From all those that had died, Shannon had been the one that had cost him the most. They weren't exactly friends but they got along well and he owned him having accepted him no questions asked, indirectly allowing him to stay in LA. His had been the first workshop he had come across. He was only looking for a job as a mechanic; the rest came by chance – both the stunt work and the getaway driving arrangements. He signed up for both. He hadn't much to lose and despite not being a man of big expenses, money always comes in handy. He was quite indifferent to the heists, just wanting those five minutes to end, preferably without any police involved, but there were times when he almost liked doing the stunts, even though he didn't watch the films afterwards and fame didn't do much for him. The hoard of make-up artists and assistants of all kinds lurking from every corner didn't either. He had gone out with a couple of them but that had been it. He wasn't a man given to great passions or thrills whether for things or people.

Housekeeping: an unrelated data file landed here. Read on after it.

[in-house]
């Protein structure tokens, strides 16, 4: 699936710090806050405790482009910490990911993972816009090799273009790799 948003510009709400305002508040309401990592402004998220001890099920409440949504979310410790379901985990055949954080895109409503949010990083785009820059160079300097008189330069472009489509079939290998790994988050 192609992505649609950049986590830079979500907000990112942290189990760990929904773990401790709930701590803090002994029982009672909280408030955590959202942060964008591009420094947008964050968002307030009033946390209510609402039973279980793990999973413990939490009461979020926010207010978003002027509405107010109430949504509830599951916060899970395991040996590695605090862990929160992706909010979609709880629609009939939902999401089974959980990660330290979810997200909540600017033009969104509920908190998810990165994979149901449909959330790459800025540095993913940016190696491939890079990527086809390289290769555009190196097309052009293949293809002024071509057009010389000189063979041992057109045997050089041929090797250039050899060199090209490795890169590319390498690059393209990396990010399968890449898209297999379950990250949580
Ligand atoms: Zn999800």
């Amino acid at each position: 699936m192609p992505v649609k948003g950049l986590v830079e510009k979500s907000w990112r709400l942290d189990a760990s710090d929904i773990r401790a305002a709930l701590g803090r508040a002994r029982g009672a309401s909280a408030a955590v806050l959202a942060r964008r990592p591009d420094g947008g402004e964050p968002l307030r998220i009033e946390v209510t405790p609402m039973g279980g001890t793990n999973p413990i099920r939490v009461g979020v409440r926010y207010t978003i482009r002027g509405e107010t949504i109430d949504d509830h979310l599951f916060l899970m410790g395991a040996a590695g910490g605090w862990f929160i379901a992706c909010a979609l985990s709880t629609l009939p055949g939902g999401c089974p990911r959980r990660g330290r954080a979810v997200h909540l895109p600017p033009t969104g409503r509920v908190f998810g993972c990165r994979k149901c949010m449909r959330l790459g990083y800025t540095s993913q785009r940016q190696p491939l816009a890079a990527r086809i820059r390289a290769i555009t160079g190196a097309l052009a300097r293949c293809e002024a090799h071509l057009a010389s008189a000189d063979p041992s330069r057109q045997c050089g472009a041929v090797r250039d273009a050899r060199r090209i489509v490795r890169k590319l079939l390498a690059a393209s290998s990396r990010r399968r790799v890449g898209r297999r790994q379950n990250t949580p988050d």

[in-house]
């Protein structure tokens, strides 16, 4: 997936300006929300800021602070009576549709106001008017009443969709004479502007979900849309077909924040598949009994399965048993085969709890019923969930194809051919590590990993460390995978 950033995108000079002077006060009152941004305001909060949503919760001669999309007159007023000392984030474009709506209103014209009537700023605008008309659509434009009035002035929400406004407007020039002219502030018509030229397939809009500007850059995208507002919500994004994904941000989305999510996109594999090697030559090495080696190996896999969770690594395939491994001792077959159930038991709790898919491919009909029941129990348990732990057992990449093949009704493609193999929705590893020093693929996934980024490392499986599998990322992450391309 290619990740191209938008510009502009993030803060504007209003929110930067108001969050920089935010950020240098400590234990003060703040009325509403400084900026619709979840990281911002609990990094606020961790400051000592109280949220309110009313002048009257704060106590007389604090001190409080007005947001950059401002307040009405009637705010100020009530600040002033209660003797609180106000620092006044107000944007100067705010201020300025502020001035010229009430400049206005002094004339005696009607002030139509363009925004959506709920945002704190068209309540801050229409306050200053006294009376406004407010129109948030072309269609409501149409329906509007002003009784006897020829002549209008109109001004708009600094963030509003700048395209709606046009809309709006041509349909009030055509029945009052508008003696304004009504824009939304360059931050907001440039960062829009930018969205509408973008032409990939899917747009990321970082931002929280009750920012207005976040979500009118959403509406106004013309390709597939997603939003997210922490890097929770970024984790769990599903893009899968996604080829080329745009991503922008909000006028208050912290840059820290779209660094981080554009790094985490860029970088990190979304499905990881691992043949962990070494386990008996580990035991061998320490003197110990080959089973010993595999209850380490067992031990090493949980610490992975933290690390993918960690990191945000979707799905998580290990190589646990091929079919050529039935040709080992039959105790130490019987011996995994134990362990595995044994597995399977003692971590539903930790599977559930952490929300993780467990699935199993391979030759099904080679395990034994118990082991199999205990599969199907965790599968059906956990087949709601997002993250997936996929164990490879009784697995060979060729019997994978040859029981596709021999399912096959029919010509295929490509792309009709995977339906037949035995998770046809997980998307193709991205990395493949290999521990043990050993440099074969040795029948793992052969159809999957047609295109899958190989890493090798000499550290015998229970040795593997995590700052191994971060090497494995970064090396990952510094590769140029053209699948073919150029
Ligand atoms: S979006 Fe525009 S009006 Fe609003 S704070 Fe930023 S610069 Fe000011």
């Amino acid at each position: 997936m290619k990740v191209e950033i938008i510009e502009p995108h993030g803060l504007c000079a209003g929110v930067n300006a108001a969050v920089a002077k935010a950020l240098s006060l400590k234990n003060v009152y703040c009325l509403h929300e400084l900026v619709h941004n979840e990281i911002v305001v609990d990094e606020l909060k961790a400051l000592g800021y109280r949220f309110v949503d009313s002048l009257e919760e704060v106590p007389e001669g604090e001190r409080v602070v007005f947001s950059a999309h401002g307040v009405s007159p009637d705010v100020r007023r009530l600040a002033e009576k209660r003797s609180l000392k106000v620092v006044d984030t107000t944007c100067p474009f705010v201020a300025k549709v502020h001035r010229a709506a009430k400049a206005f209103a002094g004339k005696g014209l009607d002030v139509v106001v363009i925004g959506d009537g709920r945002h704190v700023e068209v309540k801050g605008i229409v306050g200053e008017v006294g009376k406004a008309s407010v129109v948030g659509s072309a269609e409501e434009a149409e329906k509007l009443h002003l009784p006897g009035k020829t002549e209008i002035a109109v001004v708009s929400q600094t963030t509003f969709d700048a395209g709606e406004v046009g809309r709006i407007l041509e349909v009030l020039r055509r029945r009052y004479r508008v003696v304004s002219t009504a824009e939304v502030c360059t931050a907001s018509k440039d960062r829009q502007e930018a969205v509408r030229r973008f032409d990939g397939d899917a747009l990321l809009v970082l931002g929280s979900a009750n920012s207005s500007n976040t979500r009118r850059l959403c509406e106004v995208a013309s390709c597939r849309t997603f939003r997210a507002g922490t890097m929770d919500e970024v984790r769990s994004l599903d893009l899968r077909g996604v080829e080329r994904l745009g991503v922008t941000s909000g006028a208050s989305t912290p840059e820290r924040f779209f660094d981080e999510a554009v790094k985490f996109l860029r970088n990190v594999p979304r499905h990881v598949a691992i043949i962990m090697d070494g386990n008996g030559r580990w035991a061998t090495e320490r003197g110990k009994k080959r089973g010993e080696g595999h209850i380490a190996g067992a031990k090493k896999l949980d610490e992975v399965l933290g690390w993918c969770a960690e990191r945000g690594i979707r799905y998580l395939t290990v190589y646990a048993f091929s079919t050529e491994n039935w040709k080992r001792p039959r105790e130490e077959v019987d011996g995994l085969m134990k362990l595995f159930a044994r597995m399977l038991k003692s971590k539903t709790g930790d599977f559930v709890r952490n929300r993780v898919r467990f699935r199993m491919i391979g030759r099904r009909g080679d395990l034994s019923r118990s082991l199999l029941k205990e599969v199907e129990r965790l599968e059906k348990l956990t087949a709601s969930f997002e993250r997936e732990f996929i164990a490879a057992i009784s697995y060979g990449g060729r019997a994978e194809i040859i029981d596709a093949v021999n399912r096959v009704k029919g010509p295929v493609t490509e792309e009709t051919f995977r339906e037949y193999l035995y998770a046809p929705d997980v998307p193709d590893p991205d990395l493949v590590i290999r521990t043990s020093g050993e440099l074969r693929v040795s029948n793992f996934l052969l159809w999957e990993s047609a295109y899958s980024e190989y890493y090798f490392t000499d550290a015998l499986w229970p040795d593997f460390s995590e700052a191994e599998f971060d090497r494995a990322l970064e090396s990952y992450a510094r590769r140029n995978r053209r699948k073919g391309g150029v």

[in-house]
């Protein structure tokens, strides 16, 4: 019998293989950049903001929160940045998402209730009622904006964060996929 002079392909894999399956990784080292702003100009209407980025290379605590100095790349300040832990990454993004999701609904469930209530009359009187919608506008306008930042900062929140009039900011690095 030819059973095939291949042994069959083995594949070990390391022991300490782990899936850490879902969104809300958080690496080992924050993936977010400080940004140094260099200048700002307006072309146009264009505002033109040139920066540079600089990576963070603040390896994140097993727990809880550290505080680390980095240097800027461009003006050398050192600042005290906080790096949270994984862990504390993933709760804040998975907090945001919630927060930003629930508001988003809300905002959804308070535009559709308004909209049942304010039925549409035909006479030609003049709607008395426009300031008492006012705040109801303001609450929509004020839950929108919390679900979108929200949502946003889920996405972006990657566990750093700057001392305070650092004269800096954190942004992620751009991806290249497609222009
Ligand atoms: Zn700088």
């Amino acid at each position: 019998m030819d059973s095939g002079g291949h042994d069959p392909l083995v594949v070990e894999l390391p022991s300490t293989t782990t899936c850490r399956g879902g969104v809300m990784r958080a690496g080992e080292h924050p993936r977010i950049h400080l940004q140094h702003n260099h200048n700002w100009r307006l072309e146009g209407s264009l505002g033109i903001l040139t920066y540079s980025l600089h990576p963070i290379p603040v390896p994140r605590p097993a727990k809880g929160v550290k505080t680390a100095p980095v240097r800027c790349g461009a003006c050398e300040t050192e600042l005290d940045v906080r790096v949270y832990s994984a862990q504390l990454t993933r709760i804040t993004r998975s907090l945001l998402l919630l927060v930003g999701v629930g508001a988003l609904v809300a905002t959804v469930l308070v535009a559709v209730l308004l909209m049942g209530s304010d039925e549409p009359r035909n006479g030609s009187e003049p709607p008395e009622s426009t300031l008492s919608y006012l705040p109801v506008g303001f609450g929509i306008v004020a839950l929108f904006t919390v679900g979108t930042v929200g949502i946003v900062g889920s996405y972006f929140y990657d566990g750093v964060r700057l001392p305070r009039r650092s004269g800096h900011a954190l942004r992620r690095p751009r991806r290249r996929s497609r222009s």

Until Irene came along, that is, and he couldn't quite know why. He had never dwelled much on its reasons but now that he was thinking of it, he guessed it had something to do with the balance between her fragility and her strength and her really tight sense of reality that despite it all still allowed her to wonder «what if».

He was less sure of things now and was finding concentration extremely difficult but the name «Bernie Rose» kept running around his head, stubbornly, tempting him to think about everything he was wanting to forget once again.

Bernie Rose. He of the smooth talk and the undercover menaces, the great plans and always, in his own words, the better option.